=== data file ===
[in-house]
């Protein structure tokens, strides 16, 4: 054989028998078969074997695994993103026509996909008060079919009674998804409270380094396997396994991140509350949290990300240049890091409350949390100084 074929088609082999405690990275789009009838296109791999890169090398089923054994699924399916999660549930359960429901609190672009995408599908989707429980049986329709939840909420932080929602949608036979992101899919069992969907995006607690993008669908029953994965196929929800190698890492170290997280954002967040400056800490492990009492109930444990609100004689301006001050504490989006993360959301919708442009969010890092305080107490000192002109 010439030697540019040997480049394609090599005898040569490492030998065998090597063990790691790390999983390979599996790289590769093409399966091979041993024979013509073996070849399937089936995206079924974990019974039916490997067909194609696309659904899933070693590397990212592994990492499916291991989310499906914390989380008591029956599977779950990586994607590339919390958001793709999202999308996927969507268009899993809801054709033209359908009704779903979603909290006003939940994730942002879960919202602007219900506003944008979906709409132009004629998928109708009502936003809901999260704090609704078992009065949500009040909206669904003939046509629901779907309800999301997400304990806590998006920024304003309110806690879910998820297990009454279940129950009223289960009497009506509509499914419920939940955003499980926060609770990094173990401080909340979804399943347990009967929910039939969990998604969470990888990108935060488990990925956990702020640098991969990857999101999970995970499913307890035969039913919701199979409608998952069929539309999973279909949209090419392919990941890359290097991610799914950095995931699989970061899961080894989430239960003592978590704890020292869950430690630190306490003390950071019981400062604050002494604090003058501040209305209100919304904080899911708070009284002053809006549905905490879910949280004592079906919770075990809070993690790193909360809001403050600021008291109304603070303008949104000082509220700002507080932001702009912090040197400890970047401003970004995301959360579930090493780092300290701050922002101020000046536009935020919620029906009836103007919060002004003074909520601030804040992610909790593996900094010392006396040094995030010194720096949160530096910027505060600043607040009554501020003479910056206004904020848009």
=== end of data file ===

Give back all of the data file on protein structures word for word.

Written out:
[in-house]
């Protein structure tokens, strides 16, 4: 054989028998078969074997695994993103026509996909008060079919009674998804409270380094396997396994991140509350949290990300240049890091409350949390100084 074929088609082999405690990275789009009838296109791999890169090398089923054994699924399916999660549930359960429901609190672009995408599908989707429980049986329709939840909420932080929602949608036979992101899919069992969907995006607690993008669908029953994965196929929800190698890492170290997280954002967040400056800490492990009492109930444990609100004689301006001050504490989006993360959301919708442009969010890092305080107490000192002109 010439030697540019040997480049394609090599005898040569490492030998065998090597063990790691790390999983390979599996790289590769093409399966091979041993024979013509073996070849399937089936995206079924974990019974039916490997067909194609696309659904899933070693590397990212592994990492499916291991989310499906914390989380008591029956599977779950990586994607590339919390958001793709999202999308996927969507268009899993809801054709033209359908009704779903979603909290006003939940994730942002879960919202602007219900506003944008979906709409132009004629998928109708009502936003809901999260704090609704078992009065949500009040909206669904003939046509629901779907309800999301997400304990806590998006920024304003309110806690879910998820297990009454279940129950009223289960009497009506509509499914419920939940955003499980926060609770990094173990401080909340979804399943347990009967929910039939969990998604969470990888990108935060488990990925956990702020640098991969990857999101999970995970499913307890035969039913919701199979409608998952069929539309999973279909949209090419392919990941890359290097991610799914950095995931699989970061899961080894989430239960003592978590704890020292869950430690630190306490003390950071019981400062604050002494604090003058501040209305209100919304904080899911708070009284002053809006549905905490879910949280004592079906919770075990809070993690790193909360809001403050600021008291109304603070303008949104000082509220700002507080932001702009912090040197400890970047401003970004995301959360579930090493780092300290701050922002101020000046536009935020919620029906009836103007919060002004003074909520601030804040992610909790593996900094010392006396040094995030010194720096949160530096910027505060600043607040009554501020003479910056206004904020848009």